Tony and Mary had packed two cars with belongings.  I was to drive one car while Tony would drive the other.  Mary would fly to the Isle of Man that evening; we would already be on the island, when she landed, so we would pick her up from the Isle of Man airport.  Tony’s son Tim was coming to have a look around the new house, but they didn’t want him flying back to the UK on his own, so he brought a friend to keep him company for the return journey to the UK.  We set off nice and early and I quite enjoyed the three hundred mile drive up and across mainland England.  We arrived in good time at Heysham and had a beer or two as we waited for the ferry.  Really the journey was uneventful, the fun started once we arrived on the isle of Man. It was late in the evening so we had to rush around for Tony to sign papers and collect the keys to his new home.

With all the official stuff out of the way, Tony and I headed over to the airport to wait for the remainder of our party.  By the time the four of them landed, yeah four, sorry I forget to mention the cat, by the time the four of them had landed and we were driving across the Isle of Man it was dark.  Tony had actually been to the house once before so he knew where it was and he also knew where the front door was.  We got in to discover that there was no electricity or heating.  I can remember saying that it was a stupid idea putting a shilling in the electricity meter as it was quite obvious it had been disconnected but Mary insisted. We then each went our separate way looking for something, anything that would make our stay a little more comfortable.

Tony suggested that we all go and stay in a hotel but Mary insisted that we would stay at the house.  I found some gas canisters outside against a wall and came back inside to see what they were connected to.  They had been connected to a gas fire, but as it was now on the opposite side of the room to the inlet pipe I deduced that it might not work.  Unfortunately I had told Tony and Mary about my find.  I say unfortunately as Tony had gone outside and turned on the gas while Mary was wandering about inside with a burning newspaper looking for where it was coming out.  With the newspaper extinguished, the gas supply turned off and heartbeats back to normal all eyes seemed to turn to me.  I sent the two boys outside to gather wood, coal; anything they could find that would burn and began to build a fire in the fireplace, the fireplace without the gas supply.

Now we had light and heat in one room.  I then fashioned a griddle on the fire and heated some tinned stew and beans, which was rather nice.  We did have duvets and blankets and a large bottle of whiskey, so having made sure the whiskey was fit for purpose, settled down to try and get some sleep.  It was one of those moments I’ll never forget, neither, to my shame, will the others.  A medium sized room, it’s dark, very quiet with a fire glowing at one side.  Five of us have settled down and are trying to get some sleep.  Then you feel this build-up of gas and you realise that you are going to have to expel it.  In the air force, or with air force people, there is an established way of dealing with this situation which causes those involved no embarrassment at all.  It’s referred to as ‘The Badger.’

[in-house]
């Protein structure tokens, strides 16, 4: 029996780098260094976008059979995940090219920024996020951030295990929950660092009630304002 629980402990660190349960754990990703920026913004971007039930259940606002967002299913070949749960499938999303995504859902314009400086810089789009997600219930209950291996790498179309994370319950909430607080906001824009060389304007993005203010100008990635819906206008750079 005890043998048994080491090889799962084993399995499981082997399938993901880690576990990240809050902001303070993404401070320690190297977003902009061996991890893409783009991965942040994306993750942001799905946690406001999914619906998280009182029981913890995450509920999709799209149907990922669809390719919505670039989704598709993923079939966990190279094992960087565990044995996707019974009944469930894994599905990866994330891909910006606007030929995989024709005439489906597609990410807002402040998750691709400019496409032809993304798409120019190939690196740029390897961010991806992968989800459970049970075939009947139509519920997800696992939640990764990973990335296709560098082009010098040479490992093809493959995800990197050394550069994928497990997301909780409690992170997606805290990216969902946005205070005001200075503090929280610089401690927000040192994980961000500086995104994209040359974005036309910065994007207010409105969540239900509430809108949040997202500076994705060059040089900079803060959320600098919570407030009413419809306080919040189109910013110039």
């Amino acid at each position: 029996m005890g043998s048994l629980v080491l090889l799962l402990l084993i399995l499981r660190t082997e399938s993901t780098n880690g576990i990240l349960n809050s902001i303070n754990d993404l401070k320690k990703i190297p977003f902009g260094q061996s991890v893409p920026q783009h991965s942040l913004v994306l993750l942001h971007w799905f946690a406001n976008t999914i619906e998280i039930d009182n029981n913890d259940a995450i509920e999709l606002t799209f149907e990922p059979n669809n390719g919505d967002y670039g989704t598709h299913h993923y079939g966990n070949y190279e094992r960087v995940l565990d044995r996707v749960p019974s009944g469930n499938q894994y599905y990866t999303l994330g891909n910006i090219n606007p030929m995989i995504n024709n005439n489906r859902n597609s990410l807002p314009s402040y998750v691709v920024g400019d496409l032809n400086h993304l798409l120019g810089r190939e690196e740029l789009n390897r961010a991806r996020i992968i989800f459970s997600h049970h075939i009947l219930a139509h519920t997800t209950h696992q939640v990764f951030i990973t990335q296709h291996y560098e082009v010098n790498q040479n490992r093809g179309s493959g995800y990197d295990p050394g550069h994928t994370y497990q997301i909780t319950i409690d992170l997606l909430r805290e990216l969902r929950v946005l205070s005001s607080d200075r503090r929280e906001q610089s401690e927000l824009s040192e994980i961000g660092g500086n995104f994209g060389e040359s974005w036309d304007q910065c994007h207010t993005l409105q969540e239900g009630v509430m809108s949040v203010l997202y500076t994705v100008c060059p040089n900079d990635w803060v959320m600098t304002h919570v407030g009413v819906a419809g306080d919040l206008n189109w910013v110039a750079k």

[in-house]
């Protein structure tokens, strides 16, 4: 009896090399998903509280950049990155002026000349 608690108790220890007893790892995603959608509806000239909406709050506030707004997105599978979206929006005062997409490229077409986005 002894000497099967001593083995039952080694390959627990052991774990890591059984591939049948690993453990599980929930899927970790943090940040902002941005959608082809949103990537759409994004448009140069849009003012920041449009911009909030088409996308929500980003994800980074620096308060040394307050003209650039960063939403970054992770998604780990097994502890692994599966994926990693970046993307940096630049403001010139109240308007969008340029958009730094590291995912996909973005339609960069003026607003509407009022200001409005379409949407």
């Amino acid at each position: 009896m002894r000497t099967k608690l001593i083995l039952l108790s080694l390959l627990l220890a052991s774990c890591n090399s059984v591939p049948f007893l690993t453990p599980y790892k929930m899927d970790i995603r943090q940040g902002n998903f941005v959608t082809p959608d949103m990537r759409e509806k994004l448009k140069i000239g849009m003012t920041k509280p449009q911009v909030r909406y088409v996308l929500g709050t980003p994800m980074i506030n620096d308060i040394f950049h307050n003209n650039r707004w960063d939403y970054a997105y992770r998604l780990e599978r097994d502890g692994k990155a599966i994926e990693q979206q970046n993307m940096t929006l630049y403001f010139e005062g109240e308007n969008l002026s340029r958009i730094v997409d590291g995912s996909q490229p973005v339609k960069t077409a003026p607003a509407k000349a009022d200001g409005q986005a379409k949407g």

If you feel a sudden internal build-up of gas which you suspect will result in flatulence you issue a ‘Badger warning.’  All those around you now know that there is a good chance you are going to fart.  Should you find that you have no option but to forcibly expel the gas, having done so, you will now issue the ‘Badger loose!’ call, so just in case the expulsion was silent you have given your colleagues fair warning.  As Tony, Mary, Tim and his friend were all civilians, I’m not sure about the cat, but as they were all civilians I wasn’t sure if they would understand the ‘Badger’ code, so simply farted.  Now when I saw farted, I mean a real ripper, the sort of fart that would make Julian Clary turn around and say “Oh a virgin!”  Luckily it was dark so I wasn’t that embarrassed but there was a deathly silence, after the thunderclap had echoed its way around the bare walls of the empty farmhouse and died a death.  It wasn’t the first time that evening that a foul smelling cloud of gas threatened our very existence.  I did the only thing any decent ex air force chap would do.  In the best feminine and whimpering voice I could muster I called out the most appropriate thing I could think of, which was of course.  “Nurse!!”  

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About celticillumination

Celtic Illumination produces unique Celtic themed candles/craic pots and Tartan Candles. It is (as far as we can tell) the only company in the world to produce 'real' Tartan candles. Most tartan candles are plain candles with a tartan sticker applied. These Tartan Candles have a Tartan pattern run all the way through the candle. Rather than the old adage of "pile it high and sell it cheap" Celtic Illumination does not import in bulk from Asia, or anywhere else for that matter. instead of filling a whiskey glass or tea cup, with wax and adding a wick, we have created something Celtic. Hand made, hand finished, from scratch in our workshop. Even the Celtic Knot range of candles are made from scratch in our workshop, Each candle has a 10mm deep Celtic knot that runs all the way around the candle, other companies stick their Celtic knots on with glue or something similar. Celtic Illumination claim to be the best candle company in the world and they probably are.